Random Thoughts: Are Markets Voting Against the Presidential Candidates?
Taking a Look at Monday's Market Action
Like many things in life, rust tends to form on items or efforts left on the shelf too long and my missive was no exception. So let's try it again, with a little elbow grease.
In no particular order:
•Glencore (GLCNF) is getting absolutely crushed. It's 50% below the equity offering price a few weeks ago. Is this the long-awaited capitulation or the beginning of the "other side" of the commodity unwind in a levered marketplace?
•My sense is the latter; you can hold your breath for one minute in ten feet of water but you'll drown if face-down in one foot of water for ten minutes. The prolonged malaise in metals and energy is catching up with many players across that complex. The price action and jobs impact is well-documented; the structural implications are thus-far unknown.
•Back in 2000, I wrote a column speaking to the benefits of buying energy and metals, selling tech and financials and moving to Costa Rica to open a taco stand; the thought at the time was that energy would ultimately recapture the highest weighting in the S&P (which it did). I don't know if this is the end, or the beginning of the end, of the commodity carnage but I would be a buyer into further weakness paired against other sector exposure vs. net selling at these levels.
•Our recently highlighted S&P chart provides a nice visual on the stair-step levels in play; the probe of SPX 1900 makes sense (this is the second test); if the bulls can't defend this level, and it looks like they haven't, past support will morph into future resistance and the new range will become SPX 1880-1900.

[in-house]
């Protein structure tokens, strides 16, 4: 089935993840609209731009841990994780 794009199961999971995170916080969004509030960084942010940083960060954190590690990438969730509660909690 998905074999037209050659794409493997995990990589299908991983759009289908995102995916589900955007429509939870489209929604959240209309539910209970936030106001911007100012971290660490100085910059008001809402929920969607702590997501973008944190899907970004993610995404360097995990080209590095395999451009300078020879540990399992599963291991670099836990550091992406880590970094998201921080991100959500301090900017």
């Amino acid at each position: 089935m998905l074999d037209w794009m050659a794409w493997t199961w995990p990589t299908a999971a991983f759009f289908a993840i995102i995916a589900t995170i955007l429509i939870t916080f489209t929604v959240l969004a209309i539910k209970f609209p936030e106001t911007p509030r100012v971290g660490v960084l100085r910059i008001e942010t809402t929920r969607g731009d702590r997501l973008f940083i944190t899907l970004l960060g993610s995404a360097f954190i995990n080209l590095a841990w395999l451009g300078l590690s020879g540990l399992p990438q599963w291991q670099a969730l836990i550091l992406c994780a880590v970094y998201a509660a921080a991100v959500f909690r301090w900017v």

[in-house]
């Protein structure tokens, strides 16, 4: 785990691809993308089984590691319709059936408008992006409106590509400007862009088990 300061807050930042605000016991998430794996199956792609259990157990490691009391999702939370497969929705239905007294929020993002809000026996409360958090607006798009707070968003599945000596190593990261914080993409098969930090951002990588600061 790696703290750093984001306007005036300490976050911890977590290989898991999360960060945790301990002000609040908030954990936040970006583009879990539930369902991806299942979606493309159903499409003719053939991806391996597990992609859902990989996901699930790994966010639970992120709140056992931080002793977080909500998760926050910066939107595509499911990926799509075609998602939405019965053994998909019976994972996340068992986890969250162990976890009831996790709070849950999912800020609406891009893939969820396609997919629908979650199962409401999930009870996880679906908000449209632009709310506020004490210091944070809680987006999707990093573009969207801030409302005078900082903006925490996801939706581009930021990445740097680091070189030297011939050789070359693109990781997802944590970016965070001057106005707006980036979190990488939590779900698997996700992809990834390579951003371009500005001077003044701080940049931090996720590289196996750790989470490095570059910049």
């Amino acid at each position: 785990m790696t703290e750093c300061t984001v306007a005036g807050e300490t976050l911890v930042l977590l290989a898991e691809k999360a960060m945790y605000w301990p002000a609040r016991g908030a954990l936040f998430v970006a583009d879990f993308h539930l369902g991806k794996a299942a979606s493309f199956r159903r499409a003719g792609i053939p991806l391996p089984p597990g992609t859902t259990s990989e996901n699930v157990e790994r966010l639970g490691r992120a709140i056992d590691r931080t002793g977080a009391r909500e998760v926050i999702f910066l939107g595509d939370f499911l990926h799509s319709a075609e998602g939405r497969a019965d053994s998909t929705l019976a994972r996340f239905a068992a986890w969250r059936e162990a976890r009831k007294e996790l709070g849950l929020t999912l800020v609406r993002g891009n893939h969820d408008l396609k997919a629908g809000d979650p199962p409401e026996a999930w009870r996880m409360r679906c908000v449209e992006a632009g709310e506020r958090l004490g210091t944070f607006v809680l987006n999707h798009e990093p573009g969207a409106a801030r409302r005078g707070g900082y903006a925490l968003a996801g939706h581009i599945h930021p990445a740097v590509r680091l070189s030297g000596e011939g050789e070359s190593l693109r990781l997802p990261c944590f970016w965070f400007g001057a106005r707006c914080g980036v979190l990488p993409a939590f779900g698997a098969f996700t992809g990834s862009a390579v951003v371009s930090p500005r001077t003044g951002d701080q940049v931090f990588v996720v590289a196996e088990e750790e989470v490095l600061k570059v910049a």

Click to enlarge
•When I saw this chart last week, my first thought was "Housing 2007!" Not so fast; that's a chart of the NASDAQ Biotech ETF (IBB):
Click to enlarge
•I'm not entirely sure the markets haven't been "voting" on the Presidential candidates. While I understand that people are frustrated and anti-politician (we've been talking about this social mood evolution for quite some time), the options leave a lot to be desired.
•Yesterday was the first time the Raiders won in the Eastern Time zone since I've been married with children.
•Has the Fed fired the last bullet? Absent rates stepping through the looking-glass to the negative, which I find difficult to fathom because people would simply hoard cash, we seem to be getting closer. Remember, Ray Dalio's call is that the next move will be to ease, not tighten.
•Meanwhile, Finance Festival 2015 continues to take shape; notable attendees include John Succo, David Kotok, Jeff Saut, John Mauldin, Heidi Moore, Michael Santoli, Josh Brown, Mark Dow, Scott Redler, Barry Ritholtz, Dan Nathan, JC Parets, Charlie Garcia, Ivan Zinn, David Zervos, David Rosenberg, Steve Wasserman, Danielle DiMartino Booth, Nicole Sherrod, and more. This will be an all-inclusive weekend of market intelligence and valuable networking and consistent with events of the past, the fun-quotient will be quite high.
Please email me directly at email@example.com if you would like to take advantage of the community discount code, and we'll see you there!
Todd Harrison is the founder and Chief Executive Officer of Minyanville. Prior to his current role, Mr. Harrison was President and head trader at a $400 million dollar New York-based hedge fund. Todd welcomes your comments and/or feedback at firstname.lastname@example.org.
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